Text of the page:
Your business rates bill
The business rates financial year runs from 1 April to 31 March. You will be sent a bill at the beginning of each financial year.
You will automatically be given 10 monthly instalments (April to January) in which to pay the annual charge. However, if you wish your payments to be spread over 12 months, please contact us.
If your circumstances change, please let us know immediately, so that an adjusted bill can be issued.
Your bill is calculated by multiplying the rateable value of your property by the business rates multiplier. For more information about your Business Rates bill please see the explanatory notes below:
Business Rates Multiplier
There are two multipliers set by the Government each year. Normally each year the multiplier will only change by inflation. However where a revaluation occurs, the multiplier will also be adjusted to take into account the change in total rateable value between the old and the new Valuation List.
For 2019/20, the standard multiplier is 50.4p and the small business multiplier is 49.1p.
For 2020/21, the standard multiplier is 51.2p and the small business multiplier is 49.9p.
The Small Business Multiplier is used where a property:
- is occupied, and
- has a rateable value of less than £51,000, and
- is not in receipt of a Mandatory Relief
If the above three criteria are not met, the standard multiplier will be used to calculate your bill.
Each business property has a rateable value which is set by the valuation officers of the Valuation Office Agency (VOA), an agency of HM Revenue & Customs. The rateable value broadly represents the yearly rent the property could have been let for on the open market on a particular date.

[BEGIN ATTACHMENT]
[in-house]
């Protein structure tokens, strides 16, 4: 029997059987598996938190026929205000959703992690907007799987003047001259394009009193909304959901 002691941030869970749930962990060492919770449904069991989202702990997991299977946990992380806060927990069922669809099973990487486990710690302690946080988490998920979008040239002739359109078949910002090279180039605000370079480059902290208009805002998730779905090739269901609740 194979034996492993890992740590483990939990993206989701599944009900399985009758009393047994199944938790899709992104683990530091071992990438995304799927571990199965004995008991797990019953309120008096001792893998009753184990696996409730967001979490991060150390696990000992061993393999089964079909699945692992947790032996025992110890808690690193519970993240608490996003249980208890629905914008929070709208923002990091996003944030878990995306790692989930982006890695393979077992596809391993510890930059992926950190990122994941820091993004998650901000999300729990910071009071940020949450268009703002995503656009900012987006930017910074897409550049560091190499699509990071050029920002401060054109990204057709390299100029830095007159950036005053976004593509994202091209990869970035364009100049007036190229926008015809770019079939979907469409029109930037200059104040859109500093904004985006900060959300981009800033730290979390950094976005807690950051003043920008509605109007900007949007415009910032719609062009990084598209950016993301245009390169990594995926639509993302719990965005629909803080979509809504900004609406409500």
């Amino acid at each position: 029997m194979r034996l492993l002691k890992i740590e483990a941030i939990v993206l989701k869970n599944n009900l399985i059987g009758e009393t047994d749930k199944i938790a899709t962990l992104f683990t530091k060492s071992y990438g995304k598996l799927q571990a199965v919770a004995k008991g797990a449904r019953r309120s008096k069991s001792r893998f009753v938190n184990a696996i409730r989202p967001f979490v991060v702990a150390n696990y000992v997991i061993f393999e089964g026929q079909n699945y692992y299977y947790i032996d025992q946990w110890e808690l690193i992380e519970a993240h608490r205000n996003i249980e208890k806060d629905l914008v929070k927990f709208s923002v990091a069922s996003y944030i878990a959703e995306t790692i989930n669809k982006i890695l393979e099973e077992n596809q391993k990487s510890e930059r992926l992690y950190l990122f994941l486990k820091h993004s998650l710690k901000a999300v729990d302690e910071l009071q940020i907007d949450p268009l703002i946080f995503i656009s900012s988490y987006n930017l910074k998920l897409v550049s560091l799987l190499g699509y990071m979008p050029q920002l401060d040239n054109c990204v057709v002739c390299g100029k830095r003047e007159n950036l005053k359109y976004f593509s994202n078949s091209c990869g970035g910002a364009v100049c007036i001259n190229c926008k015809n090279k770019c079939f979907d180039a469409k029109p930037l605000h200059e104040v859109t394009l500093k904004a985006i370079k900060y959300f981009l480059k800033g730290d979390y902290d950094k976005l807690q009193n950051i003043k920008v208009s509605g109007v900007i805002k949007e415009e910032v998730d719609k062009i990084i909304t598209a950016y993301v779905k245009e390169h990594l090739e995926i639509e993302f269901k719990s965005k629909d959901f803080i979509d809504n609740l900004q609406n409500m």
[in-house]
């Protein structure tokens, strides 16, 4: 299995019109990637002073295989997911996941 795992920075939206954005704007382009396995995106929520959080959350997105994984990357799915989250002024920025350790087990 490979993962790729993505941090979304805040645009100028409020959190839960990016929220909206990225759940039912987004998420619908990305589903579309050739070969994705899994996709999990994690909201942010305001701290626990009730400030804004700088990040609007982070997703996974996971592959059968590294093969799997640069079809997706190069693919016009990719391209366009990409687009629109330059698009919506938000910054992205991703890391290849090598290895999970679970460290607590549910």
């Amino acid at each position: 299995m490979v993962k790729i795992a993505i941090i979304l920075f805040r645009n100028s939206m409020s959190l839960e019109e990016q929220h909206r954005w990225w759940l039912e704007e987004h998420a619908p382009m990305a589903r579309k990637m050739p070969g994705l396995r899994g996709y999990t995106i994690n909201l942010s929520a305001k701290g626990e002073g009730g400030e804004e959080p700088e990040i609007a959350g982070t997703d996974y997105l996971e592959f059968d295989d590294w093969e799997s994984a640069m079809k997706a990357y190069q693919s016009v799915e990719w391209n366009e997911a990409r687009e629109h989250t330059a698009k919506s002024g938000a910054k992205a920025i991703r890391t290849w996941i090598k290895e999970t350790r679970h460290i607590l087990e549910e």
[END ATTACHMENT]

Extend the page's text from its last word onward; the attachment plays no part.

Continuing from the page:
The rateable value of your property will be shown on the front of your bill. You can also check your rateable value online.
Appealing against your rateable value
You can appeal against the valuation, but only if your rateable value is incorrect. This would be due to a material change in the property's circumstances:
- a change in its physical state of use
- a physical change in the locality
- a change in the use of a neighbouring property
To make an appeal, please contact the Valuation Office Advice Line on 03000 501 501.
Legally, rates are payable even if an appeal is underway. Any rates overpaid will be refunded and credited, with interest where appropriate.
Ratepayers do not have to be represented in discussions about their rateable value or their rates bill. Appeals against rateable values can be made free of charge.
However, ratepayers who do wish to be represented should be aware that members of the Royal Institution of Chartered Surveyors (RICS) and the Institute of Revenues Rating and Valuation (IRRV) are qualified and are regulated by rules of professional conduct designed to protect the public from misconduct.
Before you employ a rating adviser, you should check that they have the necessary knowledge and expertise, as well as appropriate indemnity insurance. Take great care and, if necessary, seek further advice before entering into any contract.
Revaluation and Transitional Arrangements
At revalutation, the Valuation Office Agency (VOA) adjusts the rateable value of business properties to reflect changes in the property market.
It usually happens every 5 years. The most recent revaluation came into effect in England and Wales on 1 April 2017, based on rateable values from 1 April 2015.
Property values normally change a good deal between each revaluation. Transitional arrangements help to phase in the effects of these changes by limiting the amount by which a bill may rise following a revaluation. To help pay for the limits on increases in bills after revaluation, there also have to be limits on reductions in bills.
Under the transitional scheme, limits (value of x) continue to apply to yearly increases and decreases until the full amount is due (rateable value times multiplier). The inflation element for 2020/21 is 1.02 (Value of Q).
The table below shows transitional arrangements following the 2017 revaluation. Upwards caps show the maximum percentage by which your bill can increase. Downwards caps show the maximum percentage by which your bill can decrease.
Small property - rateable value £1 to £20,000
Medium property - rateable value £20,001 to £100,000
Large property - rateable value £101,000 and above
The scheme applies only to the bill based on a property at the time of the revaluation. If there are any changes to the property after 1 April 2017, transitional arrangements will not normally apply. Changes to your bill as a result of other reasons (such as changes to your Small Business Rate Relief) are not covered by the transitional arrangements.
Transitional arrangements are applied automatically and are shown on the front of your bill.